Six faculty members are the first to receive awards from a new University of Wisconsin-Eau Claire program to support tenure-track faculty as they develop and enhance their scholarship, and to encourage them to do so in collaboration with students.
UW-Eau Claire’s Office of Research and Sponsored Programs has announced recipients of support from the Vicki Lord Larson and James R. Larson Tenure-Track Time Reassignment Collaborative Research Program. The support comes from a UW-Eau Claire Foundation fund established by the late Dr. Vicki Lord Larson, UW-Eau Claire chancellor emerita and former communication sciences and disorders faculty member and academic affairs administrator.
“Vicki understood how important it is for newer faculty members to move forward in significant ways on their scholarship,” said Dr. Karen Havholm, assistant vice chancellor for research and sponsored programs. “She also appreciated that UW-Eau Claire faculty are teacher-scholars, and championed faculty collaboration with students in research as a way to merge research and teaching. The Vicki Lord Larson and James R. Larson tenure-track award supports both the tenure-track faculty member and the student collaborator.”
The Larson fund provides support for a faculty member and student who will collaborate on a scholarly project during a specified semester. The support includes a scholarship of up to $2,000 for the student and funding for the equivalent of one three-credit course of reassigned instructional time for the faculty member.
The following award recipients have been announced for projects conducted or to be conducted during the spring or fall semester of 2019-20 or 2020-21. In the future, awards will go to three faculty members and their student collaborators each year.
Fall or spring 2019-20
Dr. Tom Sather, assistant professor of communication sciences and disorders, and student collaborator Hannah Kay Yingst partnered with Mayo Clinic Health System collaborator Tania Riske, a speech language pathologist, on a project titled “Implementation of Evidence‐Based Practices for People with Acute Aphasia.” The project was designed to increase the use of evidence-based practices among speech language pathologists caring for patients with acute aphasia.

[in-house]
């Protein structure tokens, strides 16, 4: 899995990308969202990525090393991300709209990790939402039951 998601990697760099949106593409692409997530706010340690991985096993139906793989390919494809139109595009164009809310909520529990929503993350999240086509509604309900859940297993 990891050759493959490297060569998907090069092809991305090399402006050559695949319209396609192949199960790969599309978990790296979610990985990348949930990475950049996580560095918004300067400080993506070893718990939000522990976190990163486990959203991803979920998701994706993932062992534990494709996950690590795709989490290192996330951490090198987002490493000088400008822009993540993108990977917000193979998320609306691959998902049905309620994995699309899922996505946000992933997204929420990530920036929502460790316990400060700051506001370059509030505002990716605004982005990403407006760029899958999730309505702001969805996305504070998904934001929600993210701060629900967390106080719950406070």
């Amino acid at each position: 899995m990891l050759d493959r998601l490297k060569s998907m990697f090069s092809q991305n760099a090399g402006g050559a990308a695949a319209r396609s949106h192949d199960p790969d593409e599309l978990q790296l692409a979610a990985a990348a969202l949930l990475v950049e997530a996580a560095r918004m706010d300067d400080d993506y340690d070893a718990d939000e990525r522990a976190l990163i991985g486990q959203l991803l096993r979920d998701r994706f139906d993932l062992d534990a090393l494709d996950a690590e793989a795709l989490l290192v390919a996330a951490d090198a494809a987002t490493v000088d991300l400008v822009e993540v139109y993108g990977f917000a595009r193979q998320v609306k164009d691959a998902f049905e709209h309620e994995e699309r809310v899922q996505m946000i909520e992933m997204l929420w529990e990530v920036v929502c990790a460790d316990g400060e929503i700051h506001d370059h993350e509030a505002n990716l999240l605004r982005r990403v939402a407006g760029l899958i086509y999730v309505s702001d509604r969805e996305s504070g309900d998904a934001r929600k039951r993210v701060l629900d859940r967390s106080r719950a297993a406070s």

Dr. Shanise Walker, assistant professor of mathematics, and student collaborators Jonah Amundsen and Heather Baranek will continue a research project titled “Game of Cycles.” The team will study various Game of Cycles game boards on planar graphs to determine if there is a winning strategy for each of two players. The team also will study a version of the game in which there are more than two players.
Fall or spring 2020-21
Dr. Bryan Brown, assistant professor of communication sciences and disorders, will work with not-yet-identified student collaborators on a project titled “Evaluating the Use of Disability Simulation in Fluency Disorders Courses.” The study will aim to quantitatively determine the value added by the use of disability simulation in teaching about fluency disorders. The study also will look at whether alternative assignments that do not require disability simulation are as effective.
Dr. Bradley Carter, assistant professor of biology, and student collaborator Brianna Hameister will pursue a project titled “Effect of Embryonic Lead Exposure on Social Behavior Development in Zebrafish Larvae.” The project will advance the technical capabilities in Carter’s lab and contribute to Carter’s evolving experimental pipeline investigating the impact on neurodevelopment of genetic and environmental factors associated with autism.
Dr. Nora Mitchell, assistant professor of biology, and a not-yet-identified student collaborator will partner on a project titled “Toward a Mechanistic Understanding of Life History and Hybridization Using Experiments.” By measuring differences in hybrid formation between annual and perennial sunflower species, Mitchell and her student collaborator will inform future experiments that will lead to a deeper understanding of how species may evolve under future climate change and could have implications for ensuring global food security and reconstructing evolutionary history.
Dr. Dalete Mota, associate professor of nursing, and student collaborator Jordan Crary will work with Mayo Clinic Health System collaborators on the second phase of a project titled “Prevention of Family Member Exposure to Antineoplastic Drugs in the Home Setting.” The project is a continued investigation to confirm international data on secondary exposure of family members and caregivers to chemotherapeutic drugs. Researchers will compare the effectiveness of a new disclosing solution with that of common household cleaning projects in their effectiveness in identifying and eliminating chemotherapy metabolites excreted by patients.
More information about the Vicki Lord Larson and James Larson Tenure-Track Time Reassignment Collaborative Research Program is available on the Office of Research and Sponsored Programs website.